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Academy Mourns Loss of Honoree and ‘Voice of College Football’ Keith Jackson

The United States Sports Academy is mourning the loss of Academy honoree and legendary sports broadcaster Keith Jackson, who died 12 January 2018 at age 89. Photo courtesy of Bob Hubner, Washington State University.

The United States Sports Academy is mourning the loss of Academy honoree and legendary sports broadcaster Keith Jackson, who died 12 January 2018 at age 89.

Jackson, who retired from broadcasting in 2006, is widely regarded as the voice of college football after spending 50 years in the business. He earned the Academy’s Ronald Reagan Media Award in 1990. The award, named in honor of the 40th President of the United States, is presented to an individual for outstanding contributions to sport through broadcasting, print, photography, or acting.  The honoree exhibits imagination, excitement, and genius in kindling a keen public interest and appreciation for the role of sport in modern society.

Jackson was known for his down-to-earth, folksy manner and his colorful expressions. He coined the phrase “Whoa, Nellie” after big plays and was the first to call college football’s largest players on the offensive and defensive lines the “Big Uglies.” He was also credited with being the first to call the Rose Bowl the “Granddaddy of Them All” and gave the University of Michigan’s football stadium the nickname “The Big House.” Many of his phrases have since become part of the college football lexicon.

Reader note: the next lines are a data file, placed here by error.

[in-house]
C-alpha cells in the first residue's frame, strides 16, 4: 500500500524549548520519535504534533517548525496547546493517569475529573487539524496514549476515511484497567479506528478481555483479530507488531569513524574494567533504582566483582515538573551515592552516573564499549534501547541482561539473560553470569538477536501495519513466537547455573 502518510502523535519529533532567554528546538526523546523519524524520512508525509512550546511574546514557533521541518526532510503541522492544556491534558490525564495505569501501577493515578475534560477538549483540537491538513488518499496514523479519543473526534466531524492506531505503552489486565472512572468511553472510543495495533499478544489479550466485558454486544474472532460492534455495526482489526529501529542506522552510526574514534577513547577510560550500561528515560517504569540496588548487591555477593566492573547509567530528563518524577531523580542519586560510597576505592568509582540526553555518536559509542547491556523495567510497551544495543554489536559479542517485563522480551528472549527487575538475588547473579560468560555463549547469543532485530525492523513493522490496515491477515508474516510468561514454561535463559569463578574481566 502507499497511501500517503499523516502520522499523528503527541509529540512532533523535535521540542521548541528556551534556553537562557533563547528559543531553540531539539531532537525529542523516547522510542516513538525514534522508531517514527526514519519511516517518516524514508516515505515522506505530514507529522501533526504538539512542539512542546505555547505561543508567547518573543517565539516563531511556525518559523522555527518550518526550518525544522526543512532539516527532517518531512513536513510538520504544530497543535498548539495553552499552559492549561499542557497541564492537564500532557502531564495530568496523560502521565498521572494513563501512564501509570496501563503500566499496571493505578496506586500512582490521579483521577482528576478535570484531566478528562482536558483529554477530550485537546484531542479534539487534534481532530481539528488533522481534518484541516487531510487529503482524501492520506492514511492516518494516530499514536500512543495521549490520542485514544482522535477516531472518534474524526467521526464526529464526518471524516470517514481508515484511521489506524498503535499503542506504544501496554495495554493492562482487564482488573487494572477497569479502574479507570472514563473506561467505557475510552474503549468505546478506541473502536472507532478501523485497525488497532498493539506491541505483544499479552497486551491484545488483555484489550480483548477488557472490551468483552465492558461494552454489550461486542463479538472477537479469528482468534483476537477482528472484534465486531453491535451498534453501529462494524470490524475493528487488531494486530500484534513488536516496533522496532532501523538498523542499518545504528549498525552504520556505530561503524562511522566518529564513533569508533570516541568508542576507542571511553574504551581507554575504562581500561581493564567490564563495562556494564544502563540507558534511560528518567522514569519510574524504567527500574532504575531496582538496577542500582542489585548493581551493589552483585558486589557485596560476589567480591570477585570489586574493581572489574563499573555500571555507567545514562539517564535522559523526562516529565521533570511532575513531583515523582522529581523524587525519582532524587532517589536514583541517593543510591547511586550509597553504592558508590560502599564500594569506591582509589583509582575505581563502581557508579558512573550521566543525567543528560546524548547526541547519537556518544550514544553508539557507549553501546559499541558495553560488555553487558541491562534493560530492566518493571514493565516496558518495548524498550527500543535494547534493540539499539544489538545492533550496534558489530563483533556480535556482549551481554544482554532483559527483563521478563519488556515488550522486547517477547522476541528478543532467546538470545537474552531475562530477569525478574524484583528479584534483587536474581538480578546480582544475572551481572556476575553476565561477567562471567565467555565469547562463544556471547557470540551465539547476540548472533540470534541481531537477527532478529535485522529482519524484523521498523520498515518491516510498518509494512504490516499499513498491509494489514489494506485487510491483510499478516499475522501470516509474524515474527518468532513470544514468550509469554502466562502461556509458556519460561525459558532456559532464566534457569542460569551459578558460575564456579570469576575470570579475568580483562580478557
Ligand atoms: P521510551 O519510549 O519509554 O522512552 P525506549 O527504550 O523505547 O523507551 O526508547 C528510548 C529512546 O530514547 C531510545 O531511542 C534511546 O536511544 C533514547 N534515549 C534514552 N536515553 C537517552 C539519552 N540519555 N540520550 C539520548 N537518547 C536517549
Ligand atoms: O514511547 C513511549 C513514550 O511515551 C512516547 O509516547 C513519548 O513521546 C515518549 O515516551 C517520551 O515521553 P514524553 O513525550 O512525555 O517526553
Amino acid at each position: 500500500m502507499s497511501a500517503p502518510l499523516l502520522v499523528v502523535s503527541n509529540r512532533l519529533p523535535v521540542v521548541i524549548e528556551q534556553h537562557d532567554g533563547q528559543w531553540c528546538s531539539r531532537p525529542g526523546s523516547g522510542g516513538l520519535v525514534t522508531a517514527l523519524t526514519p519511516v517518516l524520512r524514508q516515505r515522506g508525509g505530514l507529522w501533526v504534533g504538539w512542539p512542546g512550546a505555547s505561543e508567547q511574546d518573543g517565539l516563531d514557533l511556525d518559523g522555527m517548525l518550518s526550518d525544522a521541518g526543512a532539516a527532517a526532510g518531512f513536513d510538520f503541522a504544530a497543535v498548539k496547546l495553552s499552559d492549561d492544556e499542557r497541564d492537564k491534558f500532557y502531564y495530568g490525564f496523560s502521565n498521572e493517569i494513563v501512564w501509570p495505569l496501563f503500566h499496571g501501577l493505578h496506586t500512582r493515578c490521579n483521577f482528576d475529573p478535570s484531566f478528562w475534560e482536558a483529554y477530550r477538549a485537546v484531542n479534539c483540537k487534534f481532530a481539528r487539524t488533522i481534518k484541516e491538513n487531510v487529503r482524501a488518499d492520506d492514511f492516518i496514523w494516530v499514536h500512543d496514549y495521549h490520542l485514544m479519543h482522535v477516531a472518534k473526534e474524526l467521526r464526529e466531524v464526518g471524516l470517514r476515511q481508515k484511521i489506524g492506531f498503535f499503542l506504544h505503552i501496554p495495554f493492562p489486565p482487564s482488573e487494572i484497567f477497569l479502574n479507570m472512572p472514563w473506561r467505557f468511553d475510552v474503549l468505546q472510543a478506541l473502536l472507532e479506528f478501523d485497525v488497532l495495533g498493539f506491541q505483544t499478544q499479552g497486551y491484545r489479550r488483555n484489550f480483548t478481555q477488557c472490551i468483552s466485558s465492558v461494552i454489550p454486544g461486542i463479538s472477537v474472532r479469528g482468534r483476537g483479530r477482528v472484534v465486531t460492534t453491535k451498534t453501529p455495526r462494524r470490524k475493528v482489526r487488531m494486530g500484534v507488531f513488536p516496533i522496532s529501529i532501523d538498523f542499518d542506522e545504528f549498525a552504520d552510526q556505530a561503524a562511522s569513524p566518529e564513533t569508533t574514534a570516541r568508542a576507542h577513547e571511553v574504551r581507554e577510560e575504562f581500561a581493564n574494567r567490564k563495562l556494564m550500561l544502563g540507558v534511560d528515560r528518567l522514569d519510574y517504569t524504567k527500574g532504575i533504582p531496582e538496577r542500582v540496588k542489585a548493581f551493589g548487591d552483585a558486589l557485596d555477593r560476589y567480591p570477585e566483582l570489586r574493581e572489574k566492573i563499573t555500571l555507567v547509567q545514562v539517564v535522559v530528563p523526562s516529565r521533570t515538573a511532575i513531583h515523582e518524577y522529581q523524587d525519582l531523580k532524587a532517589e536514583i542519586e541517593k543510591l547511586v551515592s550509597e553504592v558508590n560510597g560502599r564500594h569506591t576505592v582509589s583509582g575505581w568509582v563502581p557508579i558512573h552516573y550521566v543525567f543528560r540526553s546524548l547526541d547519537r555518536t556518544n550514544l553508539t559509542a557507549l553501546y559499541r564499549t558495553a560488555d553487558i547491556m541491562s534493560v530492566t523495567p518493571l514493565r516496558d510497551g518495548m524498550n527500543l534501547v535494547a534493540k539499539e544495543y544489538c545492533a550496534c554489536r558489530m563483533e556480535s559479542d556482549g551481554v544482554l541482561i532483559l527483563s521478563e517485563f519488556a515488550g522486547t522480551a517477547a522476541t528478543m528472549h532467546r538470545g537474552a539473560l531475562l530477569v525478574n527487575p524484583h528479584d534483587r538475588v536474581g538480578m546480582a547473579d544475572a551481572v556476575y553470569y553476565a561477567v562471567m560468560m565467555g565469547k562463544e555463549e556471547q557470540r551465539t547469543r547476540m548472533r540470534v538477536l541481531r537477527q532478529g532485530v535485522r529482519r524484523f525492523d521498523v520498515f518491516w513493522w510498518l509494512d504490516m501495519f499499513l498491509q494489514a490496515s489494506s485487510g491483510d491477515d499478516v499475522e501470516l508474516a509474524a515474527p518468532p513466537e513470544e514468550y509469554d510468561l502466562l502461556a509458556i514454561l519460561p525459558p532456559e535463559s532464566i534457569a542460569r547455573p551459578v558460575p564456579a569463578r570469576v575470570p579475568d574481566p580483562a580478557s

In 1999, Jackson earned the National Football Foundation and Hall of Fame Gold Medal, the highest honor awarded by the organization. He was also named to the Rose Bowl Hall of Fame. He was the first broadcaster to be awarded those honors.

Though best known for his work on college football broadcasts from 1952 until 2006, Jackson also announced numerous other sports for ABC including Major League Baseball, NBA basketball, auto racing, boxing, PGA Tour golf and the Olympic Games. He was involved in ABC’s coverage of the 1972 Summer Olympics in Munich, when an attack by Palestinian terrorists rocked the world’s biggest sporting event. He covered a total of 10 Olympic Games in his career. He was also a member of the broadcasting team for the first Monday Night Football broadcast in 1970.

A native of Roopville, Ga., Jackson earned his bachelor’s degree in speech communications from Washington State University (WSU) in 1954. In 1999, WSU’s Edward R. Murrow School of Communication gave Jackson the Murrow Award for top leaders in the communications industry. He was a charter member of the WSU Foundation, which provided scholarship money to the Murrow School. He was a member of the American Sportscasters Association Hall of Fame, National Sportscasters and Sportswriters Association Hall of Fame and he became the first sports announcer to earn the American Football Coaches Association’s Amos Alonzo Stagg Award.

The United States Sports Academy is an independent, non-profit, accredited, special mission sports university created to serve the nation and world with programs in instruction, research and service. The role of the Academy is to prepare men and women for careers in the profession of sports.

The Academy is based in Daphne, Ala. For more information, call (251) 626-3303 or visit www.ussa.edu.

By Eric Mann

Eric Mann is the communications assistant at the United States Sports Academy. 

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